H.E. Dr. Amin Hussein Al Amiri, Assistant Undersecretary for Public Health Policy and Licensing of the Ministry of Health and Prevention (MOHAP) and Chairman of the National Pharmacovigilance Council, announced that the Ministry intends to issue new health legislations to put an end to the dangerous practice of dispensing antibiotics without medical prescription in the context of the World Health Organization's (WHO) reports on the prevalence of the threat created by bacterial resistance to antibiotics which is caused by changes that occur in the bacteria and render antibiotics less effective, and this is a current major threat to public health.
H.E. pointed out that global reports have shown that between 50 and 80 per cent of germs have developed strong resistance to antibiotics, which leads to the deterioration of the immune system. This, he explained, prolongs the duration of the disease and makes treatment more difficult, consequently increasing the risk for complications that can lead to death. Reports indicate the death of 700,000 people annually worldwide for this reason. The indiscriminate use of antibiotics leads to epidemics unless there are intervention and radical solutions, which has prompted the WHO to allocate the period from November 16 to 22 every year as World Awareness Week on Antibiotics.
H.E. Dr. Al Amiri said that MOHAP, as the body responsible for health legislation in the country, is currently preparing appropriate legislation to prevent misconduct related to the dispensing of antibiotics without a prescription. He pointed out that the new draft of the federal law aims to regulate the pharmaceutical profession addresses in detail the topic of drugs that strictly require prescriptions. He added that this is an important and positive aspect which helps in the prevention of practices that aggravate the phenomenon of drug resistance.
The Assistant Undersecretary further emphasized that all pharmacies must abide by the rules and local regulations governing their operations in the UAE. The Ministry and the local health authorities will intensify the supervision and inspection of pharmacies in the country, covering around 2,400 private pharmacies, in particular, those who violate rules and regulations pertaining to the dispensing of medicines. MOHAP will also raise awareness among doctors on the rationalization of prescriptions, particularly the need to be strict in the prescription of antibiotics so that such medicines are dispensed only when medically required and used at an accurate dose, with emphasis on the importance of the prescription of the appropriate antibiotic for the specific infection.
H.E. also noted that the importance of health education for the public to raise awareness on the importance of adherence to the prescription and continued use of the antibiotic for the prescribed duration even in the case of earlier improvement. He also called for individuals to avoid self-medication with leftover antibiotics from previous medical treatments, without an understanding of the risk associated with self-medication and overuse of antibiotics.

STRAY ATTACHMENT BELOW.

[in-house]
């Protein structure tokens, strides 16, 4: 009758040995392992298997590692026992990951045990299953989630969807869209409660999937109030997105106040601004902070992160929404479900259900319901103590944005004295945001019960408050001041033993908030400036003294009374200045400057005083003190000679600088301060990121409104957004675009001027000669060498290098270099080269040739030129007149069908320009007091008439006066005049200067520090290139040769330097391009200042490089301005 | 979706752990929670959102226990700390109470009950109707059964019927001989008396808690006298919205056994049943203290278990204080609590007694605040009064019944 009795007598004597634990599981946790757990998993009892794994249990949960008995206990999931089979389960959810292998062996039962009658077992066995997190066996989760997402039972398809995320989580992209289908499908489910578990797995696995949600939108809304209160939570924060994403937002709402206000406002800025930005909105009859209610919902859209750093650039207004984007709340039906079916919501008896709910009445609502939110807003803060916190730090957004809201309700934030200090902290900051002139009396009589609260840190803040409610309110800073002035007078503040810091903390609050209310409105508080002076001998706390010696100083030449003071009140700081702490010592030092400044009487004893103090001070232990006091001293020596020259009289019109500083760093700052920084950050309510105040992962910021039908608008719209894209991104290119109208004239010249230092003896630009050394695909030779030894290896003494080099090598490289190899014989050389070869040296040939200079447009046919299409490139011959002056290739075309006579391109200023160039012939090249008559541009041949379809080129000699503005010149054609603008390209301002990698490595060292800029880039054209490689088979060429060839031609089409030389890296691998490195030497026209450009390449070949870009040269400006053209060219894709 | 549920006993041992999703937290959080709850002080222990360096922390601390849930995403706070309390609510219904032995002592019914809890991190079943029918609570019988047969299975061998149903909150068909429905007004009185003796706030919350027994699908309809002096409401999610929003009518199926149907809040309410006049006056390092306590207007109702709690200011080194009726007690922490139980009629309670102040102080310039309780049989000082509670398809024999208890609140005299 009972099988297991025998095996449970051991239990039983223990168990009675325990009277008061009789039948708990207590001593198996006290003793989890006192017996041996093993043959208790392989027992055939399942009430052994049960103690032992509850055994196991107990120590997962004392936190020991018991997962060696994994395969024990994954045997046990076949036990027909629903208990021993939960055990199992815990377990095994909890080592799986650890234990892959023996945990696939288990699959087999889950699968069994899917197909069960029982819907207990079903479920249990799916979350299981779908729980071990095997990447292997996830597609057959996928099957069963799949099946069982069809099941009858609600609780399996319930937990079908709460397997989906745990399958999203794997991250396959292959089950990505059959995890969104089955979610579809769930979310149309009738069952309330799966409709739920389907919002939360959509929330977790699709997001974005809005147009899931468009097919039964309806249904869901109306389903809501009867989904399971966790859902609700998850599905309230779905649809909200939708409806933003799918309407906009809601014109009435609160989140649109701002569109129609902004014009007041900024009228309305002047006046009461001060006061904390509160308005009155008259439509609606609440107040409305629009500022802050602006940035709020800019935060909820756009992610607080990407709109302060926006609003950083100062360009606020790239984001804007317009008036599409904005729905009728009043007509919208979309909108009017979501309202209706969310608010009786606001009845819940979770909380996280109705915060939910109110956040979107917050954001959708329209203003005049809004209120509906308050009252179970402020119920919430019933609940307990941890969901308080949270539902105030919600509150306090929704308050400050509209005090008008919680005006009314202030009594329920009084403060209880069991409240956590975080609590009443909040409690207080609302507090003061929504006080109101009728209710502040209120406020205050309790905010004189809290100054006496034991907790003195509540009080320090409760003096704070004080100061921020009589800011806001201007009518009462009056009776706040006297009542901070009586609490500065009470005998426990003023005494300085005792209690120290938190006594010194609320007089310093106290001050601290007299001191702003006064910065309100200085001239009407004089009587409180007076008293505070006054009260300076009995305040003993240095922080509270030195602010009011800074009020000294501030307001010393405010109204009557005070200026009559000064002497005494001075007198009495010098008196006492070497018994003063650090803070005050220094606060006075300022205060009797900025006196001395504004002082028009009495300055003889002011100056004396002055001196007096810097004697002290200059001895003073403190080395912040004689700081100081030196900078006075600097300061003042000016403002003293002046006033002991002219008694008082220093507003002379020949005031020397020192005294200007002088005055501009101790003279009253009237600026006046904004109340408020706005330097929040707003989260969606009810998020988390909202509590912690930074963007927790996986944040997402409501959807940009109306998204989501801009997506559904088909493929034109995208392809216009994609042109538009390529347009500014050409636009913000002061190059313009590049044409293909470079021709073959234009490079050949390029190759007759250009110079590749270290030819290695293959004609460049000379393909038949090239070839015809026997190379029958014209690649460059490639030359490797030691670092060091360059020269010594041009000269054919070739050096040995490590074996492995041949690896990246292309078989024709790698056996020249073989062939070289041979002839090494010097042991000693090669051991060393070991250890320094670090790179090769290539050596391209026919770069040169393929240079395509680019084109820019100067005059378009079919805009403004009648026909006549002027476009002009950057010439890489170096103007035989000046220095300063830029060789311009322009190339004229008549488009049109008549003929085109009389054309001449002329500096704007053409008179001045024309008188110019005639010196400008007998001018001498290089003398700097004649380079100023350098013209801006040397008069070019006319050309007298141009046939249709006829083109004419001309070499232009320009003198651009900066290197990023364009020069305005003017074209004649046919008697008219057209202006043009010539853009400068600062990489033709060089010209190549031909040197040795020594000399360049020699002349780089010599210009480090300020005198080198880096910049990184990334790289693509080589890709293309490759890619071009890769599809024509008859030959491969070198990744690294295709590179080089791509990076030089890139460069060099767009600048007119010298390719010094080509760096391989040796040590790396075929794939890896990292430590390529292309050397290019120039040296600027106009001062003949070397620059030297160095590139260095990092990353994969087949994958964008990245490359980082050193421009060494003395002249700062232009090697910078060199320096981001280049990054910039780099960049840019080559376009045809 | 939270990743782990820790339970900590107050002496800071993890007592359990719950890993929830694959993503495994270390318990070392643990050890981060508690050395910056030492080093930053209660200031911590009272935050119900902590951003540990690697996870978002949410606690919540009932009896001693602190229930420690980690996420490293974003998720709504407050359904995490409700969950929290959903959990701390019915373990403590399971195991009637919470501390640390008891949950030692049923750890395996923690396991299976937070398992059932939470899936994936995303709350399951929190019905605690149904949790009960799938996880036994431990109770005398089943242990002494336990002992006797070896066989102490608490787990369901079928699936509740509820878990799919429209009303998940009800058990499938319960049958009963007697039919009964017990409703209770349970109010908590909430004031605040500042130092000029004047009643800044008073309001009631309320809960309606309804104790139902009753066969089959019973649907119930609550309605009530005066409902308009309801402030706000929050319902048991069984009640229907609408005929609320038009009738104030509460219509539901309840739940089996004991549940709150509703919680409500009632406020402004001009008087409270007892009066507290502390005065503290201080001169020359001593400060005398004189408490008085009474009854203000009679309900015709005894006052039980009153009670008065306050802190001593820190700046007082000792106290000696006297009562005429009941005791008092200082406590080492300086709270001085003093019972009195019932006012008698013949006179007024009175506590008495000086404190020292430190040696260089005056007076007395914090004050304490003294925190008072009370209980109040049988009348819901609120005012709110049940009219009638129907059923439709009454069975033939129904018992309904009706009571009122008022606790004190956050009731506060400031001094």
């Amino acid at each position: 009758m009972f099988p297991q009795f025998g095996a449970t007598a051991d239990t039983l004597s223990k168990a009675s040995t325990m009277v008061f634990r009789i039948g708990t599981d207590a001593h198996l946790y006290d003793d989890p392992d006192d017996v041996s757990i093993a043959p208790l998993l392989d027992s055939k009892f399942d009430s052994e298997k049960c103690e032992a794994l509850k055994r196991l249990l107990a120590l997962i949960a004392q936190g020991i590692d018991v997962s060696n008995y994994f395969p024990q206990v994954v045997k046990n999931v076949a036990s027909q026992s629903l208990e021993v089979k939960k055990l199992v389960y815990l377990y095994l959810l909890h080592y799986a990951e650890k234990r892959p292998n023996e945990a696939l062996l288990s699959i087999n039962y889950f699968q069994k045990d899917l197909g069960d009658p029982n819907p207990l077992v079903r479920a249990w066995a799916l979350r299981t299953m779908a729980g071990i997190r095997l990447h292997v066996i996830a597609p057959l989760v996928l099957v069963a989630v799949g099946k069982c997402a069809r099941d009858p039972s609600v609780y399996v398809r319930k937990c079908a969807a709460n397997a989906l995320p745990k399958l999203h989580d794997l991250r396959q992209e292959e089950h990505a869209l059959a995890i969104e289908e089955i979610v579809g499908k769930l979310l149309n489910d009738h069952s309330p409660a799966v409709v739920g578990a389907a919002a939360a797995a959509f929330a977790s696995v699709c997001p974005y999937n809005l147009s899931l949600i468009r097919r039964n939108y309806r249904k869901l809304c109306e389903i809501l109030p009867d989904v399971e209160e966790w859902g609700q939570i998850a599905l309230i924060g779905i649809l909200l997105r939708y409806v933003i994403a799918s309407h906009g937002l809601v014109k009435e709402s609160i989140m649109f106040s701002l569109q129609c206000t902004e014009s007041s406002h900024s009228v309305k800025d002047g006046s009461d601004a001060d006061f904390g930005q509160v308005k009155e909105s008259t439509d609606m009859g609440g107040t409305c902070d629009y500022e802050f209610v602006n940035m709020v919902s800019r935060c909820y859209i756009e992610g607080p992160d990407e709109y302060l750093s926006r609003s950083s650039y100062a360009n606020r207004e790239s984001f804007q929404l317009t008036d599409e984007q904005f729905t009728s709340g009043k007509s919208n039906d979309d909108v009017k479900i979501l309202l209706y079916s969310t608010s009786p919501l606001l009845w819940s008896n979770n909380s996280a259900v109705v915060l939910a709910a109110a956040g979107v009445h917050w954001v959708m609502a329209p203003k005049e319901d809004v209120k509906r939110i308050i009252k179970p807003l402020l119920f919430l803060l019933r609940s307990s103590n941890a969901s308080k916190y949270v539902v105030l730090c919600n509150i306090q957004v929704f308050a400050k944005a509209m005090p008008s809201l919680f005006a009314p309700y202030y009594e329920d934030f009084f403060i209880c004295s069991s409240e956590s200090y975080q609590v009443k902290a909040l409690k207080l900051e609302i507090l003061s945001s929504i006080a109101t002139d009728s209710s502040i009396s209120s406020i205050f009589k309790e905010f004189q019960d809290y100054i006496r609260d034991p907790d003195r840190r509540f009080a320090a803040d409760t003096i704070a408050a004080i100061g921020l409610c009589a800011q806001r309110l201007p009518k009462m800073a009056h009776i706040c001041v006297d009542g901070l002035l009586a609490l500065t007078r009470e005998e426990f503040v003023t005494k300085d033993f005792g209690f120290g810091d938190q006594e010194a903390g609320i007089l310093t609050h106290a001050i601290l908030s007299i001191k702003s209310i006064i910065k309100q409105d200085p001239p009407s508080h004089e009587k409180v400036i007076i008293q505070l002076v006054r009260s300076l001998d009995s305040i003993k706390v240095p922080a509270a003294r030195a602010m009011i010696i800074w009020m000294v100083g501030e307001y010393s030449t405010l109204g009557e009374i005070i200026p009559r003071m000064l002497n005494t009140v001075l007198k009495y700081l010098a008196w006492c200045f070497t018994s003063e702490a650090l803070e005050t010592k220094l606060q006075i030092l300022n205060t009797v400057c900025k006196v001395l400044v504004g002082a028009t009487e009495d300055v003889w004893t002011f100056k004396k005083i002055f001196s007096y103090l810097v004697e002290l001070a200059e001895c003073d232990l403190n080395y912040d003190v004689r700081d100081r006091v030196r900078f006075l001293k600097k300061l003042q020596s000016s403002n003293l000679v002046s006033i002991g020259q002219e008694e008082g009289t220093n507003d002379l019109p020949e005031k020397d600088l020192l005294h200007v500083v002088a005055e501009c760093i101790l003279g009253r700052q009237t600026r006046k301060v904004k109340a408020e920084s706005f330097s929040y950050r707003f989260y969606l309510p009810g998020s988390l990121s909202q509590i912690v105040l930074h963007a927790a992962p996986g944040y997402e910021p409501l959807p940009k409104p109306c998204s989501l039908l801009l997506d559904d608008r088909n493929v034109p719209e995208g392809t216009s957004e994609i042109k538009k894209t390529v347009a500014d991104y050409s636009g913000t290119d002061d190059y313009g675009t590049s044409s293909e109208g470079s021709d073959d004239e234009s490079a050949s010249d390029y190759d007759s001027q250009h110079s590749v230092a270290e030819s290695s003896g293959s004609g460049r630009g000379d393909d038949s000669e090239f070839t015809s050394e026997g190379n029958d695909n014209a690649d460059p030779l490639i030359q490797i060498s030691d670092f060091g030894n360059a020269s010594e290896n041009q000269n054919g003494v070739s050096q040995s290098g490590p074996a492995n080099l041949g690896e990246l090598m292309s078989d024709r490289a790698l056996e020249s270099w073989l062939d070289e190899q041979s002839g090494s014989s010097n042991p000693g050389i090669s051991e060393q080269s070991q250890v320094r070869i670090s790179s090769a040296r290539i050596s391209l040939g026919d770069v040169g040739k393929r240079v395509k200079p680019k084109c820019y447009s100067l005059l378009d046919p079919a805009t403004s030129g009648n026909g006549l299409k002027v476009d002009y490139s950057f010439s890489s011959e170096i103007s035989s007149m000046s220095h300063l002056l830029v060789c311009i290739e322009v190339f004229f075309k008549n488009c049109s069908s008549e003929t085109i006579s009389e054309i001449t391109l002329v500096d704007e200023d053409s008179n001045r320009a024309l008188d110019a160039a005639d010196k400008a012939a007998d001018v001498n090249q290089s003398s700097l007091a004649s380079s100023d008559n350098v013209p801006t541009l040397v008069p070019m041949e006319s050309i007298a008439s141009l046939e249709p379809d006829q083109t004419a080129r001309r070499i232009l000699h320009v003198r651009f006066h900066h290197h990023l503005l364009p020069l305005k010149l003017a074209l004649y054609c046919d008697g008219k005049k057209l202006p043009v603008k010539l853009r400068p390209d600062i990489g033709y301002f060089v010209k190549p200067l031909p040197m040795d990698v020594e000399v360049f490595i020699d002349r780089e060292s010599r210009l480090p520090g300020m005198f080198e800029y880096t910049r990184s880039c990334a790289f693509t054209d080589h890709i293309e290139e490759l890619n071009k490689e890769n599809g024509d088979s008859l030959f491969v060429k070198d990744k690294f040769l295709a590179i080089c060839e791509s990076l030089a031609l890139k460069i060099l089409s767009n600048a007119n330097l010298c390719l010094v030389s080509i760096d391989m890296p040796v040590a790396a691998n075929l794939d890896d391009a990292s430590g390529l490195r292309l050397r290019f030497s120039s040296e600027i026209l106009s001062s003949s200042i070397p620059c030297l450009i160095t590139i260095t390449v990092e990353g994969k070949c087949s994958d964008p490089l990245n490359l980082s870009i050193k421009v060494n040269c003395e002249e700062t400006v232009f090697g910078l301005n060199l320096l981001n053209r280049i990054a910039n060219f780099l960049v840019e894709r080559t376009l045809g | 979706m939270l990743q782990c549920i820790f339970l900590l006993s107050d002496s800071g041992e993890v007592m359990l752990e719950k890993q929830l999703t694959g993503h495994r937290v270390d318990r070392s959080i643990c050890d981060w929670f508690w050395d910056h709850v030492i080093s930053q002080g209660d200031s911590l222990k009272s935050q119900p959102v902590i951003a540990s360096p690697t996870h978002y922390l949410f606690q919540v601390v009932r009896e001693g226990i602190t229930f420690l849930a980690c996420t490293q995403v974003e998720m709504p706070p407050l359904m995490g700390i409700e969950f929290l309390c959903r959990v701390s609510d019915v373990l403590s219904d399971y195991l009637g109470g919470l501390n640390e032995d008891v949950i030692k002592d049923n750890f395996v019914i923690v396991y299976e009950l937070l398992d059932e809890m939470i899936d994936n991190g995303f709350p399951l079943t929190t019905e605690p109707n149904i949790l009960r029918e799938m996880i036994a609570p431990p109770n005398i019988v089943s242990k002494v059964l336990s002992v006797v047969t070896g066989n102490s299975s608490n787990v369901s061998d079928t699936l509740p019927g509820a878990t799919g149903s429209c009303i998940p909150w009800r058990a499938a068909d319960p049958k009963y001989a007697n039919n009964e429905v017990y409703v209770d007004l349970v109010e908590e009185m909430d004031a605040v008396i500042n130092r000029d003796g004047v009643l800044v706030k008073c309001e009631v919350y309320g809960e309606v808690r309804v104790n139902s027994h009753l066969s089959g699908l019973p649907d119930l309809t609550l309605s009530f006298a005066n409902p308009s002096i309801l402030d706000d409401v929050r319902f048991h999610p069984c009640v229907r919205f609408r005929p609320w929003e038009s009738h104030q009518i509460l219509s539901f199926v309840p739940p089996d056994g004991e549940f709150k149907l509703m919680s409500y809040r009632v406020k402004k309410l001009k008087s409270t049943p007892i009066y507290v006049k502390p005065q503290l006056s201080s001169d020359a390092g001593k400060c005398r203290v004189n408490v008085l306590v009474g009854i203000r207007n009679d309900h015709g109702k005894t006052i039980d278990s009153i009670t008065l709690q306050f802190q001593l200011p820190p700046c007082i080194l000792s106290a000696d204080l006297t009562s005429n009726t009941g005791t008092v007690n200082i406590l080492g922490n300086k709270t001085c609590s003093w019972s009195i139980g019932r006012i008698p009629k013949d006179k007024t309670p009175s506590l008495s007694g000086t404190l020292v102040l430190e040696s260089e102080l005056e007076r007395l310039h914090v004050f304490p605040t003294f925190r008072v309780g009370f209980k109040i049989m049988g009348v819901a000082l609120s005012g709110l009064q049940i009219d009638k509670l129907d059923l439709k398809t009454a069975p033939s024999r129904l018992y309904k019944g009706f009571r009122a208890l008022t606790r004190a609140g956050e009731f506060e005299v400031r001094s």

H.E. Dr. Al Amiri further emphasized the keenness of the Ministry to raise awareness on the importance of rationalizing the use of antibiotics and avoiding risks from misuse, especially the increasing ability of bacteria to resist them and render them ineffective. He strongly warned against taking antibiotics without consulting a doctor and purchasing them from pharmacies without prescriptions, and called for adherence to therapeutic protocols when prescribing antibiotics to patients. He also explained the need to strictly adhere to the doses and their prescribed timings and the health risks associated with discontinuing the medication abruptly which he explained can lead to the re-emergence of bacteria and the development of resistance to the antibiotic. Children, he warned, should not be given antibiotics unless absolutely necessary and should be done under medical supervision.
According to scientists, antibiotics will be the biggest health challenge of the 21st century, requiring a change in global behavior by individuals and communities. The increasing resistance to antibiotics is a global health crisis. In the near future, these medications are capable of causing a malfunction in the current drug system. Doctors warn that neglecting rules may lead to serious health complications.
WHO noted that an increase in antibiotic-resistant organisms threatens our return to the pre-penicillin era in the 1920s when the mildest infection could be fatal. International medical sources confirmed that many of the characteristics of modern medicine – from bowel surgery to cancer treatment and organ transplants – depend on our ability to treat infections. If this ability is lost, then the foundations of entire modern medicine would collapse. It is very important to understand that combating the emergence of antibiotic resistance means combating supporting the whole modern medicine systems.